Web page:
What’s your relationship with joy?

Last week I invited you to reflect on your relationship to fear. This week I encourage you to explore your relationship to joy. These are prompts I occasionally ask my clients to help them reflect on their beliefs and ways of being. You may want to add them to your coaching tool kit and offer them to your clients. 

  • What brings you joy at work? And perhaps also outside of work? Which are the conditions in which you experience joy? 
  • What does joy feel like in your body? When you are feeling joy, what goes through your mind? What does your emotional landscape look like when you’re experiencing joy? 
  • How’s your relationship to joy? Does joy feel scary? Elusive? Superfluous and trivial? Something you reach for and grasp onto with an iron grip?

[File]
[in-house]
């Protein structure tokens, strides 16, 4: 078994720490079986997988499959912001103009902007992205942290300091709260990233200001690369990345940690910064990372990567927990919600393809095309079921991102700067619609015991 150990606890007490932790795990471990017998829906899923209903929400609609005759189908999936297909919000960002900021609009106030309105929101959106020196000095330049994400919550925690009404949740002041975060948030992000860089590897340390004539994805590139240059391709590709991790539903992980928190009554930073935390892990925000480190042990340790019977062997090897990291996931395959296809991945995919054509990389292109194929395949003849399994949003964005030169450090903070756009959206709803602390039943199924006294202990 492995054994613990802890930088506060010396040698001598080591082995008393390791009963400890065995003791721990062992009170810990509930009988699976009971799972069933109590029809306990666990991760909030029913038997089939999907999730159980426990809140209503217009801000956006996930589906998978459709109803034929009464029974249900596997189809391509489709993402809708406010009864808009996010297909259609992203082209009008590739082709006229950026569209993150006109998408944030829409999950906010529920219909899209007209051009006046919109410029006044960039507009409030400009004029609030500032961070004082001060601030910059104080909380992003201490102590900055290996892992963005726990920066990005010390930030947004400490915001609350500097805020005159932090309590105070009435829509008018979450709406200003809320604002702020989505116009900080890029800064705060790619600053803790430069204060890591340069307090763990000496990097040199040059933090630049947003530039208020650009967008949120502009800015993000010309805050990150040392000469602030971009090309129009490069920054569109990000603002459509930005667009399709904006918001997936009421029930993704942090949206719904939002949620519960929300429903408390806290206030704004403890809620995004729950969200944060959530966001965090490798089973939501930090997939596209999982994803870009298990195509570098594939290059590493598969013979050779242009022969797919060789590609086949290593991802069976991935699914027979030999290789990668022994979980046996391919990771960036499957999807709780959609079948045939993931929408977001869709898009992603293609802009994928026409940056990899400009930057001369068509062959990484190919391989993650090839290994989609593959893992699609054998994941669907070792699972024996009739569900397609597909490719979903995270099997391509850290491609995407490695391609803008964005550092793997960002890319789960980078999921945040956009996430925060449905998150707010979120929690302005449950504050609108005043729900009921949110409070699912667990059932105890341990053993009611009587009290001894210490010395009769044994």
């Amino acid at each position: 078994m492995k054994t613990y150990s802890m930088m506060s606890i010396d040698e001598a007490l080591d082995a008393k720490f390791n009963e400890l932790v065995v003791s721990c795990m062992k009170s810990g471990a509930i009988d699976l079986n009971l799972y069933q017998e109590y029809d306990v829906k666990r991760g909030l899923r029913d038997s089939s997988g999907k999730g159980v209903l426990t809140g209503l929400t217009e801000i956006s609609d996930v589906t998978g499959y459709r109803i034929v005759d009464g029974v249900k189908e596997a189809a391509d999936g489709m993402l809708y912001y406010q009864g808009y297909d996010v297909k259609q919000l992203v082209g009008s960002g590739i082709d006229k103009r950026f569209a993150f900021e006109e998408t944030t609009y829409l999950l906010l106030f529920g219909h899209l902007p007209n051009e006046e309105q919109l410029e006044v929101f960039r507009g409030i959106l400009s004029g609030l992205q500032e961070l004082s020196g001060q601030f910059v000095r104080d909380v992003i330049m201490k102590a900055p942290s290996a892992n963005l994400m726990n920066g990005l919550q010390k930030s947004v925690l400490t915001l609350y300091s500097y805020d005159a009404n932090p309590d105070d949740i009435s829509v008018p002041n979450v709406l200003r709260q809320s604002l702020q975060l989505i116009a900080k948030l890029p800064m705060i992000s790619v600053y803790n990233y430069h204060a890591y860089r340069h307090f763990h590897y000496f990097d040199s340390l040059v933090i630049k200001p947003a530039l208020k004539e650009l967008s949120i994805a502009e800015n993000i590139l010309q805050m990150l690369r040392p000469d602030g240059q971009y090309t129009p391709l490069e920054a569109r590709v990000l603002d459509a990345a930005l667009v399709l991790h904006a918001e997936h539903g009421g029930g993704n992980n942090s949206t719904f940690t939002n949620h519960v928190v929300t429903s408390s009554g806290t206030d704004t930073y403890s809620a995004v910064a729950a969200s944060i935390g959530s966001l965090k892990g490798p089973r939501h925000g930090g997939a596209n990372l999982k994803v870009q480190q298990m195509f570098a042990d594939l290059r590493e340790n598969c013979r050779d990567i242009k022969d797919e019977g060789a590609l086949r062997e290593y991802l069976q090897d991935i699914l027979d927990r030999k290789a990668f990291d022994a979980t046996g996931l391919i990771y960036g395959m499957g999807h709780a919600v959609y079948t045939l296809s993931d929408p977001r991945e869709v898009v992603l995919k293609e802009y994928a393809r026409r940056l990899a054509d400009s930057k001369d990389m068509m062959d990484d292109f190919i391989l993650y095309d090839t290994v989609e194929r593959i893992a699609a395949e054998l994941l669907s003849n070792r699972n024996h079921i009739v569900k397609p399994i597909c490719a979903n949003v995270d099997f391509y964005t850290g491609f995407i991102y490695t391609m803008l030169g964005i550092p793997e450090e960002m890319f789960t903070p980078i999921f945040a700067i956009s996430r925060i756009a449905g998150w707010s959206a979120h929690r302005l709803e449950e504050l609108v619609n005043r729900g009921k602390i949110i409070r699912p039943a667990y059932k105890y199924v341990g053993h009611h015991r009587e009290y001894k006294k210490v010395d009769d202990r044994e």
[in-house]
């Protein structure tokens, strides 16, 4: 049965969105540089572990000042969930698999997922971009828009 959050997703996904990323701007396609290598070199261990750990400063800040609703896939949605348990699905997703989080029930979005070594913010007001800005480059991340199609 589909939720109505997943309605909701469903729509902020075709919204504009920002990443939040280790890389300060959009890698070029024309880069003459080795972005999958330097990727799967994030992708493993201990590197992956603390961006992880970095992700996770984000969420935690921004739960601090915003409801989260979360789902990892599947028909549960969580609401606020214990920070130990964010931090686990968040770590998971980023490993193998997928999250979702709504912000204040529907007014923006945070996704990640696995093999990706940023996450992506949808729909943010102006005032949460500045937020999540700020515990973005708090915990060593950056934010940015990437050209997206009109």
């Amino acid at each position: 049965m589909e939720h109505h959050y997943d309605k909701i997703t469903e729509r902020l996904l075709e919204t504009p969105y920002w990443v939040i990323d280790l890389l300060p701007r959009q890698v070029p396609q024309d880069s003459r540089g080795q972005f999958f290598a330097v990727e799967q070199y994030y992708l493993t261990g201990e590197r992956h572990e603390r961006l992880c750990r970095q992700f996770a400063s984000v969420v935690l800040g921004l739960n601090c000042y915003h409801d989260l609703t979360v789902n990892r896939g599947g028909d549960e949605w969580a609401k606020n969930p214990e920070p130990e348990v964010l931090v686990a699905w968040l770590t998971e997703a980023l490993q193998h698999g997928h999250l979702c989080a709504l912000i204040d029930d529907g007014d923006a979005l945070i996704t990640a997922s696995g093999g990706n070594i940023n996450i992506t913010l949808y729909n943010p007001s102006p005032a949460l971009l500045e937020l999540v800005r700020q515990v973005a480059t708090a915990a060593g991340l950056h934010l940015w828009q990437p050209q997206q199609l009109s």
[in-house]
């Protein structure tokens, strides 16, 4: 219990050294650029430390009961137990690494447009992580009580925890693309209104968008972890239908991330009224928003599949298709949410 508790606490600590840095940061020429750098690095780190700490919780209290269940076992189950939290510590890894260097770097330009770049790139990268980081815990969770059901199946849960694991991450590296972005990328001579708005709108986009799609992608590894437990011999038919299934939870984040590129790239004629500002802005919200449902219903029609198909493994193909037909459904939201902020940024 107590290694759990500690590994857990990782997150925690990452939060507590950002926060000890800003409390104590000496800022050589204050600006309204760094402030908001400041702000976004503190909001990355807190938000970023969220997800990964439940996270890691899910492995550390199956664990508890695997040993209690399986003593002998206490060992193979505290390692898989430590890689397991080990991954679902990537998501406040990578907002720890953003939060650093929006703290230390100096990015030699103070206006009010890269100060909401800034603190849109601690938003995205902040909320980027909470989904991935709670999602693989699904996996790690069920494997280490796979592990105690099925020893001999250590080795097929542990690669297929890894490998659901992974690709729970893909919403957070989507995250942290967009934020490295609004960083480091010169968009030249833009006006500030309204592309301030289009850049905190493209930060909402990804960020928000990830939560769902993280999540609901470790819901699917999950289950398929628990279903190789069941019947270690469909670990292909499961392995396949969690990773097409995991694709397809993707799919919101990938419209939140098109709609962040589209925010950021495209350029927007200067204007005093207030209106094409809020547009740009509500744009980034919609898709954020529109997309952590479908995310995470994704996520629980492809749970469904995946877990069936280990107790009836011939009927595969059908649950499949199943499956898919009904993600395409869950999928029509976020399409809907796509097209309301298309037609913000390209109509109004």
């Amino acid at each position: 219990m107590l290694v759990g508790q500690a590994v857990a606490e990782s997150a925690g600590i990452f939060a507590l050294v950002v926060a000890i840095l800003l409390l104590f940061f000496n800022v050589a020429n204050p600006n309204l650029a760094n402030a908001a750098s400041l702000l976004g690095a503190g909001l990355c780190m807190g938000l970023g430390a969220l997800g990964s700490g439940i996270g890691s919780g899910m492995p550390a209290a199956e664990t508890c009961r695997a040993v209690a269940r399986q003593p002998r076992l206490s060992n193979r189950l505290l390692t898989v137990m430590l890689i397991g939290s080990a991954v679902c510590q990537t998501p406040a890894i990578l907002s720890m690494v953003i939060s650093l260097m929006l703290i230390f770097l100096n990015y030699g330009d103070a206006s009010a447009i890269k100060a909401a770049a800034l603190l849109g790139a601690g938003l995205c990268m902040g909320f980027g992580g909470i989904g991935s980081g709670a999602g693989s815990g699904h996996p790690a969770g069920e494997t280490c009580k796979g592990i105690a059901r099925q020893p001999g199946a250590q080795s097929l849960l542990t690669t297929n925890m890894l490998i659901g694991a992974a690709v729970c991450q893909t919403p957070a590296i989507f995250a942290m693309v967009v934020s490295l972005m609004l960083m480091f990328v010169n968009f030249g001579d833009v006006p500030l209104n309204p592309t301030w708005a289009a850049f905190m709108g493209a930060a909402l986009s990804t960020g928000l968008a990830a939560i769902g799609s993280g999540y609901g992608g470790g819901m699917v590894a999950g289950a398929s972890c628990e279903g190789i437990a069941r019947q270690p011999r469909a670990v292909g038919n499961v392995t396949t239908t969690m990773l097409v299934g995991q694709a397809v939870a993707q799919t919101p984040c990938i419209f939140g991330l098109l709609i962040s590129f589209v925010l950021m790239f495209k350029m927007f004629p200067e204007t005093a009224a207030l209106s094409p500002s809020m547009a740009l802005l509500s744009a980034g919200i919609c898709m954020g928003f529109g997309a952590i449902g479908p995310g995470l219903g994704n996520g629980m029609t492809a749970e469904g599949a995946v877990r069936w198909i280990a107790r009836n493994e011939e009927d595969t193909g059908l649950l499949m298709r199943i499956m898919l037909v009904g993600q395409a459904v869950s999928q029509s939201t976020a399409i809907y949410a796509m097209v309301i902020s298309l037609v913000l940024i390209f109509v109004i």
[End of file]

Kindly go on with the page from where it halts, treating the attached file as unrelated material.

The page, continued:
For me, it’s hard to fully feel joy unless I also welcome and feel fear. They are often entwined because I experience joy as fleeting, something that can be lost or taken. For example, I feel incredible joy when I hug my son. My love for him and pride in him fills me with joy. But then I feel fear, because I know I’ll have to let go, and I know I need to let him go into the world and live his life, and I worry, and the joy shrivels up. To counter this reaction, I do the following: when I hug him, and notice fear arising, I acknowledge the fear, but I don’t let it take over. I use my senses to stay in the moment and feel the joy of my child. 

In my life, I’ve done a lot more exploration of fear than I have of joy. Perhaps because of that, joy (and its cousins: ease, contentment, effervescence, and exhilaration) now calls for my attention. And I’m offering it. It feels good. Joyful. 

P.S.: If you found this helpful (originally sent in my Monday newsletter), would you forward it to a friend or colleague?